Tuesday, September 4, 2012

Reinvent the Damn Wheel


It's the first day of school and kids arrive tomorrow. I just found a note on which I quoted one of our administrators saying, "let's not reinvent the wheel if we don't have to." It's my least favorite phrase in all of education.

The idea is that we should stick with what works. There is enough to think and worry about in this field, so if we've got something good, that's what we should use and re-use. As with so many things about education, it sounds good until we think about it.

It's fine to use something again if it works, but we don't get to re-use the same kids. Every teacher has had this experience: a perfect lesson from last year falls apart this year. We're left wondering what the hell happened?

A new group of kids happened. A year passed. We have different ideas now. The lesson got stale. We taught it on Thursday instead of Tuesday. And so on.

The wheel needed to be reinvented.

The wheel is a bad metaphor in schools. It's a near-perfect thing. It's not like we could replace it with any other shape. It's a circle or nothing. But school takes all sorts of different shapes.

Besides, the wheel is reinvented constanatly. We need all sorts of wheels for all sorts of things. The people riding in the Tour de France don't do it on wagon wheels.

Worse than anything else, "Let's not reinvent the wheel," sounds lazy and that's the last thing image schools need to project. Teaching is one of the top ten scorned professions. It's best not to sound like bums.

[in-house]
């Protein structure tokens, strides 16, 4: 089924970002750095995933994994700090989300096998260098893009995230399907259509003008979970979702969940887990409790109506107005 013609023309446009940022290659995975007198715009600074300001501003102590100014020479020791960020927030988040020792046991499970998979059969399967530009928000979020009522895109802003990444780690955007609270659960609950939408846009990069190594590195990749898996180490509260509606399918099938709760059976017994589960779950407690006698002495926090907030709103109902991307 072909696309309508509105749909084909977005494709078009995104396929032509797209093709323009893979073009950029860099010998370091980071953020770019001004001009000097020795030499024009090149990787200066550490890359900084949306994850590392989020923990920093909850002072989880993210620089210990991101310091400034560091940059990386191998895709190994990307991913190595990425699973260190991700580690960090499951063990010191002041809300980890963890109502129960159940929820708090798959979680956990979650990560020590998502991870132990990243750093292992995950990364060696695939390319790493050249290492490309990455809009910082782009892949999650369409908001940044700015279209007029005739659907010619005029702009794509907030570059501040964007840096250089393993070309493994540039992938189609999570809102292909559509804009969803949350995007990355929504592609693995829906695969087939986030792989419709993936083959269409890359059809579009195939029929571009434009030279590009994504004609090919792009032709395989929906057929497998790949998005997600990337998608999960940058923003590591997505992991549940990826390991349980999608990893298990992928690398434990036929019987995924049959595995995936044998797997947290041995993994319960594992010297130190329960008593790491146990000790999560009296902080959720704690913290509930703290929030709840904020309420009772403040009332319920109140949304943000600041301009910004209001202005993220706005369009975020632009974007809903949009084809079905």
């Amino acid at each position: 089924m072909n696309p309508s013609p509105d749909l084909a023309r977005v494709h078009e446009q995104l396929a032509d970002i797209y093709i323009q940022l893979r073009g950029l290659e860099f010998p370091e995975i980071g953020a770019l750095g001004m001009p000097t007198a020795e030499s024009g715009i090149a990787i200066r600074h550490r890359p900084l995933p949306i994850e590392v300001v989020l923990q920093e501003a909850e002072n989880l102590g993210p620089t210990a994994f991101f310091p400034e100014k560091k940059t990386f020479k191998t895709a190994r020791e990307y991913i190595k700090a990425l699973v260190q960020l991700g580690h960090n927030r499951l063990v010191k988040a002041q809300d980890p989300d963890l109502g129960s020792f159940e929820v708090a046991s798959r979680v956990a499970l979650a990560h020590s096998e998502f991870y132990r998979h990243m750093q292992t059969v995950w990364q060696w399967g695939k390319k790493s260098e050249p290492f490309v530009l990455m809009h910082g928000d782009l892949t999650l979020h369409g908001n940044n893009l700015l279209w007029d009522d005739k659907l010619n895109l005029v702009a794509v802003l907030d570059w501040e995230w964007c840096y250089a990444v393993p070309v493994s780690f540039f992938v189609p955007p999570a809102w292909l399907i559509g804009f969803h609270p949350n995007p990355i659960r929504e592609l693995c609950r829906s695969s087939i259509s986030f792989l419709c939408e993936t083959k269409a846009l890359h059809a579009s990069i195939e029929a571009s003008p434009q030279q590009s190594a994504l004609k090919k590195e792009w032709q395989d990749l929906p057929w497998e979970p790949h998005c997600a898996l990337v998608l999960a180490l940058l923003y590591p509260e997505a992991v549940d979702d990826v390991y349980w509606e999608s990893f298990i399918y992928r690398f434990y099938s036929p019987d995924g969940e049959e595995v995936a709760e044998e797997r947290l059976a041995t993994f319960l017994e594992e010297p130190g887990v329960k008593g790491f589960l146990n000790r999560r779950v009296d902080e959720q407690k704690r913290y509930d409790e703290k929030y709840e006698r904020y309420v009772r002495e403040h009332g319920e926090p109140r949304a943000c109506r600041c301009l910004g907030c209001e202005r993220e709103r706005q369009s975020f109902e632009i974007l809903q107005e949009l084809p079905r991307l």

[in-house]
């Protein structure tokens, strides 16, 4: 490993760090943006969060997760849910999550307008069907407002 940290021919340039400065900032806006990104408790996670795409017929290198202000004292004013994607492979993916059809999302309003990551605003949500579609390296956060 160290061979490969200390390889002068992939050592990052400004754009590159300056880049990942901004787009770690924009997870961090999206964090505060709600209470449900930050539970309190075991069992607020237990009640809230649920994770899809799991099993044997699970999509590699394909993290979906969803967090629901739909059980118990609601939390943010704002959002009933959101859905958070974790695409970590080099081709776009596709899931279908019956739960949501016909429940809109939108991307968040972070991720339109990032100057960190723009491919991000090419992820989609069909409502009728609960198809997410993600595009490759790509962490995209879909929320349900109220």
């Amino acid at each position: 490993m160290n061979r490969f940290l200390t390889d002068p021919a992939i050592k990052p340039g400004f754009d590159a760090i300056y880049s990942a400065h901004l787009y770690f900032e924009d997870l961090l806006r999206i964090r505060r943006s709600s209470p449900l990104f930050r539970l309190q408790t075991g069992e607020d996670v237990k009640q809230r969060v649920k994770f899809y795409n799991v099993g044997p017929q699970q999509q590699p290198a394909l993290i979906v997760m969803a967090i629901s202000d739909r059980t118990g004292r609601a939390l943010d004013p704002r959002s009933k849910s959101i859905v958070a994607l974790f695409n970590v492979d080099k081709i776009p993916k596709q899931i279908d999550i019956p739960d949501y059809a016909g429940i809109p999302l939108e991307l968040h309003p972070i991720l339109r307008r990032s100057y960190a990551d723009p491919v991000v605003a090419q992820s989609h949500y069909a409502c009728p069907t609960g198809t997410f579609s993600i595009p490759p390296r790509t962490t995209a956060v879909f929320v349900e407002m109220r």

I say, reinvent the damn wheel every day. Most teachers I know do just that. We meet new kids, get to know them, and shape lessons and learning to suit them. There's all this talk of the standardizing as though every kid needs the same wheel. Teachers know better. Every kid needs a wheel invented just for who they are. Every class has to have all the wheels balanced and, even so, things fly apart from time to time.

I don't know who I'll have in class tomorrow. I'll have to meet each of them, shake hands, listen, and talk with them. We will write together to see how it goes. I'll chisel a block of stone. Smooth the corners. Knock out a round hole for the axle. Sooner or later, I'll have to set that wheel aside and make a new one. Teaching is all about reinvention.

Screw the old wheel. Reinvent. If nothing else, it's a way to model learning.

Write on.